The Lincoln Plawg - the blog with footnotes

Politics and law from a British perspective (hence Politics LAW BloG): ''People who like this sort of thing...'' as the Great Man said

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Friday, April 15, 2005
 

Seymour Hersh lies - and is proud of it!


Way back on July 15 2004, I wrote about lectures Hersh had been giving suggesting revelations to come on Abu Ghraib much worse than those that had previously been made.

In particular, that
there are videos of boys being sodomized at Abu Ghraib.

Hersh's implied promise was that, later, in some form or other, he would provide the evidence.

He then published a book, a few weeks before the general election, for maximum impact. The book had zippo on sodomy videos.

Hersh had been lying.

A New York magazine piece by Chris Suellentrop homes in on Hersh's habit of saying much more on the lecture circuit than he offers in cold print.

Bait and switch, I believe they call it.

Or, as the man himself is quoted as saying,
I get paid to do speeches. . . . And I’m not there to be on straight. I’m there to tell, you know, give somebody, exchange views with people.

His sodomy tease went like this, apparently:
Some of the worst things that happened that you don’t know about. Okay? Videos. And basically what happened is that those women who were arrested with young boys, children, in cases that have been recorded, the boys were sodomized, with the cameras rolling, and the worst above all of them is the soundtrack of the boys shrieking. That your government has. They’re in total terror it’s going to come out.

However,
What Hersh said wasn’t entirely correct. His book Chain of Command would deliver the authoritative Seymour M. version: “An attorney involved in the case told me in July 2004 that one of the witness statements he had read described the rape of a boy by a foreign contract employee who served as an interpreter at Abu Ghraib,” Hersh wrote. “In the statement, which had not been made public, the lawyer told me, a prisoner stated that he was a witness to the rape, and that a woman was taking pictures.”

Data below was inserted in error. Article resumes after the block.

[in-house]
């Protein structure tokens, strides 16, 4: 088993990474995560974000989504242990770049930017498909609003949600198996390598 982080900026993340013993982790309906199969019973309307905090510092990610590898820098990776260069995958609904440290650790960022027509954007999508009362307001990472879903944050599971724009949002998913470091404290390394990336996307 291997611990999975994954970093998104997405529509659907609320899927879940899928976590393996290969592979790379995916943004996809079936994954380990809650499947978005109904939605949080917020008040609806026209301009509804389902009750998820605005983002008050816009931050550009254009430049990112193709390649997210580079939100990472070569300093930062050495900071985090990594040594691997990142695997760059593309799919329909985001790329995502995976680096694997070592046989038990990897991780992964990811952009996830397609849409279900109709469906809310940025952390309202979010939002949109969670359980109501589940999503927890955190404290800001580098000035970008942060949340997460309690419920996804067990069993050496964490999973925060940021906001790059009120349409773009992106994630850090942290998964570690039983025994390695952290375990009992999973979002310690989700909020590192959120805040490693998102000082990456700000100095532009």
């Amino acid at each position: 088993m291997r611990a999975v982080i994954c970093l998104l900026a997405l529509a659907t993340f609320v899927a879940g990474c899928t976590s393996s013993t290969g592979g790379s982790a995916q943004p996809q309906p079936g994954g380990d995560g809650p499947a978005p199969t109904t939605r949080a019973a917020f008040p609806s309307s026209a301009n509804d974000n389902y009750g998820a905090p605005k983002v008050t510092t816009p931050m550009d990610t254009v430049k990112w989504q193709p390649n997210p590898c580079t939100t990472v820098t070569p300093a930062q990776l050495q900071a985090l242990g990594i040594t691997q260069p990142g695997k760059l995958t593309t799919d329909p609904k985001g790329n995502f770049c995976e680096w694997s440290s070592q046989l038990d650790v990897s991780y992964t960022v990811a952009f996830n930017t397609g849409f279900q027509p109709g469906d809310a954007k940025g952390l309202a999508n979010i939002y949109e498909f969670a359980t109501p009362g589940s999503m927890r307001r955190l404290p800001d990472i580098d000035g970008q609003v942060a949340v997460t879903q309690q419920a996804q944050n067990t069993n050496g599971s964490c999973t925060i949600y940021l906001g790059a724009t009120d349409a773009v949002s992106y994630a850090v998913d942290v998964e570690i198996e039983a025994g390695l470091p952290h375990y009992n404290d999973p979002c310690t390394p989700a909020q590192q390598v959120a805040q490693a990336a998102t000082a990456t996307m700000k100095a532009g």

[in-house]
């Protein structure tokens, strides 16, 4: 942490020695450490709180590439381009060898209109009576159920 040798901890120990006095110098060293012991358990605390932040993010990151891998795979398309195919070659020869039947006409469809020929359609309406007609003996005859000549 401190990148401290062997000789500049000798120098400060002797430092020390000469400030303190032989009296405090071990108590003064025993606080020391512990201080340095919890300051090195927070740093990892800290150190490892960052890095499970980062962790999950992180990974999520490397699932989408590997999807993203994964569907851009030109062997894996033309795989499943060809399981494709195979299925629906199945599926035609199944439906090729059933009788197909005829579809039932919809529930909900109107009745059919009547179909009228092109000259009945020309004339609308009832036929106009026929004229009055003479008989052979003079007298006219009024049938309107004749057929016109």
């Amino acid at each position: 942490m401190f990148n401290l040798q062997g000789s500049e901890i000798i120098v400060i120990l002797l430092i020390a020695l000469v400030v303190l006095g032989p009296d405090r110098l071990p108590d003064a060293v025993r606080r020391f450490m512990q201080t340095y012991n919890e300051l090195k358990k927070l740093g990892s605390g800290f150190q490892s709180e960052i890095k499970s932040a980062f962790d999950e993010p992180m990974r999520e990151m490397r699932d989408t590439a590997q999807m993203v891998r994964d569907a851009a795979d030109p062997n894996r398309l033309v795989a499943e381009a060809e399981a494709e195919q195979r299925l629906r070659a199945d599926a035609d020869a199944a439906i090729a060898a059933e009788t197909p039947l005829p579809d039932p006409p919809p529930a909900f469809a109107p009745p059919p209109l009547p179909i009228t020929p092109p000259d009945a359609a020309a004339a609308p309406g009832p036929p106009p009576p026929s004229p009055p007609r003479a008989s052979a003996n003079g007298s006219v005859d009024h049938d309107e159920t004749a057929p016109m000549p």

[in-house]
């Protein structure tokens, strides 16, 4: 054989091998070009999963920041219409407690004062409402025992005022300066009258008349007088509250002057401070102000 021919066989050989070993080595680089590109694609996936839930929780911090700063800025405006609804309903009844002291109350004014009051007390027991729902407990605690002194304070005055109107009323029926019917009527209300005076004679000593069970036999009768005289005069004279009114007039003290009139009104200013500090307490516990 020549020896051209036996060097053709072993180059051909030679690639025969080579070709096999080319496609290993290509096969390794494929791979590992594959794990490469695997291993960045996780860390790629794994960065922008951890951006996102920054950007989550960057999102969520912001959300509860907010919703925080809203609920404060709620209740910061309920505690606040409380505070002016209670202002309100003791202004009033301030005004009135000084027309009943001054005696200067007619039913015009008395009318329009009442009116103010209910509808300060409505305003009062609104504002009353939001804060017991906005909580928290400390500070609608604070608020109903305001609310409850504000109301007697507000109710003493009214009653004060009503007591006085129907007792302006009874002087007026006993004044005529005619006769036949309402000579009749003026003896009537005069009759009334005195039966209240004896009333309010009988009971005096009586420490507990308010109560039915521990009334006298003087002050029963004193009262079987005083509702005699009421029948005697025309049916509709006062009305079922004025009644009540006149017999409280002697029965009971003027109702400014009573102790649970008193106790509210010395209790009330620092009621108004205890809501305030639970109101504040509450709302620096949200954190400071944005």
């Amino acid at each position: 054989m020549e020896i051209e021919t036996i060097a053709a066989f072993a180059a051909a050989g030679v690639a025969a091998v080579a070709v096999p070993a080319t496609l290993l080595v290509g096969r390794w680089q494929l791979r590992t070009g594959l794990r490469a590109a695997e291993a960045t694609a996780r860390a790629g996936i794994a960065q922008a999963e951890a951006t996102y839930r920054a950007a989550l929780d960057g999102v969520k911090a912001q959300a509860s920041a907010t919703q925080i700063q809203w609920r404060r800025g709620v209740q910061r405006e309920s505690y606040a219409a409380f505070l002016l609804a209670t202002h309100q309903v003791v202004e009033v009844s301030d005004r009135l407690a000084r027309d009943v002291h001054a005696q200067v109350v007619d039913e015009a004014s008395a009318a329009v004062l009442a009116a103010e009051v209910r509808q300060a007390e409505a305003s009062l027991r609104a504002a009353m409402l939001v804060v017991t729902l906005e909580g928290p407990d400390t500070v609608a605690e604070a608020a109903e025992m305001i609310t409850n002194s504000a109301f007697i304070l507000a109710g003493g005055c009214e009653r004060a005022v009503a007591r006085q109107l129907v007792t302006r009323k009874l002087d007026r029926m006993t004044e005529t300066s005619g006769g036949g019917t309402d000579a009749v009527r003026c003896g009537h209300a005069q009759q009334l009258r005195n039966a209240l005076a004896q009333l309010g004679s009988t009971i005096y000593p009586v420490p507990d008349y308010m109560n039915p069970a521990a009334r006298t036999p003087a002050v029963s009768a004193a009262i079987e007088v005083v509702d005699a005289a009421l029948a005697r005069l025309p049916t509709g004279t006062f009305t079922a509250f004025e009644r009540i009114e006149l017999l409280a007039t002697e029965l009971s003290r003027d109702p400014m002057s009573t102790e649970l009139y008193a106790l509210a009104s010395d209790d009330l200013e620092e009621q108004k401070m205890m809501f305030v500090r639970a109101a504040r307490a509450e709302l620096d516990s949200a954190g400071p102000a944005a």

Hersh had issued a false prospectus, presumably for the purpose of stoking interest in the story in general, and in his forthcoming pot-boiler in particular. (No pictures, no story is the Iron Rule of TV Journalism, of course. And, No TV, no bestseller is pretty potent, too.)

Suellentrop points out that, of the bloggers who fell on his words,
Nearly everyone took it for granted that Hersh had seen the videotapes himself because he’d described their horrifying soundtrack.

A patently valid inference to make - except for those privy to Hersh's double standard.

Hersh evidently thought we all were privy - and was shocked to learn the, er, truth:
The speech was so widely blogged that the ACLU says Hersh asked it to remove part of the video—including the sodomy allegation—from the organization’s Website, which it proceeded to do.

The great man commented to Suellentrop (as quoted)
I actually didn’t quite say what I wanted to say correctly. It wasn’t that inaccurate, but it was misstated.

The President does it all the time - why not little me? he might have said. But didn't.

Suellentrop's sympathy's are clearly with the erring scribe. Thus, he fills us in on yet another arcanum of journalism:
Investigative reporting is often an elaborate dance around truths, large and small, wherein journalists hint at explosive revelations in order to induce sources to spill some relevant bit of compromising information to steer them onto the right path. Investigative stories often read like code, and they are hard to decipher (and evaluate).

Never give a sucker an even break confirmed yet again as the journalists' motto. Their pieces are in code - and the poor shmucks who pay their salary think they're reading text in clear! No wonder Hersh thinks we're such easy marks.

Suellentrop's final graf, following his treatment of the video that never was, gives Hersh a virtual free pass to lie away to his heart's content [1]:
Yet a more careful Hersh may not be what the world needs at this moment. Former Washington Post reporter Scott Armstrong puts it this way: Say Hersh writes a story about how an elephant knocked someone down in a dark room. “If it was a camel or three cows, what difference does it make? It was dark, and it wasn’t supposed to be there.”...

Of course, if you were the wrongly accused elephant, and they were taking you off to be electrocuted like Topsy, then it would make a fuck of a lot of difference!

The Pew Research Center's Trends 2005 report on the media (PDF) continues the long and heartening trend towards zero of the American public's trust in journalism.

A piece like Suellentrop's shows just how merited that decline is!

  1. There is an expression in British police circles: noble cause corruption. Applied to the planting of evidence, coercion of confessions and the like, where the coppers know that have the guilty man, but haven't enough for to satisfy the judiciary.

    Hersh, it seems, is merely engaged upon noble cause lying.



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